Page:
As the name suggests, reportable family therapy is where the family therapist will report to the Court as to the progress of the therapy. In some cases, a Court will direct families to engage in family therapy where the parties are made aware, at the outset, that the therapist will be called on to provide evidence to the Court. They may also be required to outline the parties’ progress with family therapy.

In some other circumstances, the Court may order parties or the child(ren) to participate in non-reportable family therapy. This means that the parties and the children attend upon a therapist in a completely confidential setting, without the fear that any information disclosed at those sessions will be disclosed at some point in the Court matter.


When and how is family therapy accessed?

Whilst there is no set rule as to when family therapy should be considered, it is often best introduced relatively early in any famiy law matter. Insodoing it allows underlying and important issues to be therapeutically addressed and possibly resolved or narrowed as quickly as possible, and without the need for unnecessary and often blunt Court intervention.

Although, it should be noted that parties can begin family therapy at any stage in the matter, and indeed, it is often encouraged by the Court.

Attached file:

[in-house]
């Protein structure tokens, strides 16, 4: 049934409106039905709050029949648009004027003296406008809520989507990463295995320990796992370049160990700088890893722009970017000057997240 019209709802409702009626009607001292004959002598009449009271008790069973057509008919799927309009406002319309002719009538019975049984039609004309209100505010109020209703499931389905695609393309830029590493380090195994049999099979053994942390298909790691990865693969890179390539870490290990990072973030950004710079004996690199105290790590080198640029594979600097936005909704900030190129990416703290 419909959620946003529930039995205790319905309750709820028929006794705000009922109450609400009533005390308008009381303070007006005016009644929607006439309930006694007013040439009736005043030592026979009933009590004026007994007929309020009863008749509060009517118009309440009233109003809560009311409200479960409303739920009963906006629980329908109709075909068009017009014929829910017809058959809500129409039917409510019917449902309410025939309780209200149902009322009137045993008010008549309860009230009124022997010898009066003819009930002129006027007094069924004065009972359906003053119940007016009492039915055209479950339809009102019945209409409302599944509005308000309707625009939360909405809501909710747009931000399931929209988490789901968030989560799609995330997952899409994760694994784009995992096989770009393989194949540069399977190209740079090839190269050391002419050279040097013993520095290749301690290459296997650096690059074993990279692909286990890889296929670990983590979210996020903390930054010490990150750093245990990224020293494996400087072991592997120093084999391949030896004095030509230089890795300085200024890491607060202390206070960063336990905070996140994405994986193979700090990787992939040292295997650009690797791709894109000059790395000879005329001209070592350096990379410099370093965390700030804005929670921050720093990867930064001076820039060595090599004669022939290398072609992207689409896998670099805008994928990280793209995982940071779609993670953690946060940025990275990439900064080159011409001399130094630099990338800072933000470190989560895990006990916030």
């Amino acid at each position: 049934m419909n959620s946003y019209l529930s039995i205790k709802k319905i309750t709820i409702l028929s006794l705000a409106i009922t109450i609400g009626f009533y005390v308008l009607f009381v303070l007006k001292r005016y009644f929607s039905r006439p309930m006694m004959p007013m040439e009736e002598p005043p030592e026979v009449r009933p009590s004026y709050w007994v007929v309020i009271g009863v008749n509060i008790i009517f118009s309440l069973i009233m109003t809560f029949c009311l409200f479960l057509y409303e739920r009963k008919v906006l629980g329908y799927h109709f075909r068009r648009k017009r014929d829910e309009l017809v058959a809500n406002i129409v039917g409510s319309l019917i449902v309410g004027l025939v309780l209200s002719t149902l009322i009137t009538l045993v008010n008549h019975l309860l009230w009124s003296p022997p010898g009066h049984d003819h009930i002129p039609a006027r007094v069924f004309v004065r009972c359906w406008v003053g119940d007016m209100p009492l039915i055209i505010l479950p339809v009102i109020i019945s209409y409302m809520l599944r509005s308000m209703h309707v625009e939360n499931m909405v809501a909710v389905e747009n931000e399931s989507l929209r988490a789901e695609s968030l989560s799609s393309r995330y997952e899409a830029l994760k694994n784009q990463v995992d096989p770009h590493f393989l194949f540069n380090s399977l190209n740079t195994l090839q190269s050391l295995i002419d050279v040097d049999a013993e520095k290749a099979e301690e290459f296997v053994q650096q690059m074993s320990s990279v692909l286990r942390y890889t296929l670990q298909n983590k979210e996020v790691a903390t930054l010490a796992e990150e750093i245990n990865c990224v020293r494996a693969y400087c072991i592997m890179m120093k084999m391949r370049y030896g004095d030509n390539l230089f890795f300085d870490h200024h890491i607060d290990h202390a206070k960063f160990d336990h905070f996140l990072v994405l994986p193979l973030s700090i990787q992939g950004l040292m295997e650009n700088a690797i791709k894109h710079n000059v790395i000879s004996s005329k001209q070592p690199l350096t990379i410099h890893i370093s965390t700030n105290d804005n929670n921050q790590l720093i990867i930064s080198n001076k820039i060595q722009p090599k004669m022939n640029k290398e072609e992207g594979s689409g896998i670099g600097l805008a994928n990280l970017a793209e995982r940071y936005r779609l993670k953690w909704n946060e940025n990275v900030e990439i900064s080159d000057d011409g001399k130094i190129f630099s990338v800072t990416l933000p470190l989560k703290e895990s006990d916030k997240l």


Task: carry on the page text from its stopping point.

What are the advantages and disadvantages of reportable family therapy?

There are clear advantages and disadvantages with respect to engaging in family therapy which is reportable to the Court, as follows:



  1. If an Independent Children’s Lawyer is appointed, they would be able to speak with the family therapist on a regular basis to discuss ongoing issues and challenges, the progress of family therapy, and whether there are any matters or concerns the Court should be made aware of.


  1. Following on from the above, should the Court become aware of any issues which arise in family therapy, it is able to make Orders which deal with this issue. For example, if one party has anger management issues, then the Court could order a party to enrol and participate in an anger management course to address this challenge.


  1. In the event that a Court orders a Family Report to be conducted in a matter, then the expert appointed to prepare the report would be able to speak with the family therapist and better understand the complexities of the issues in dispute.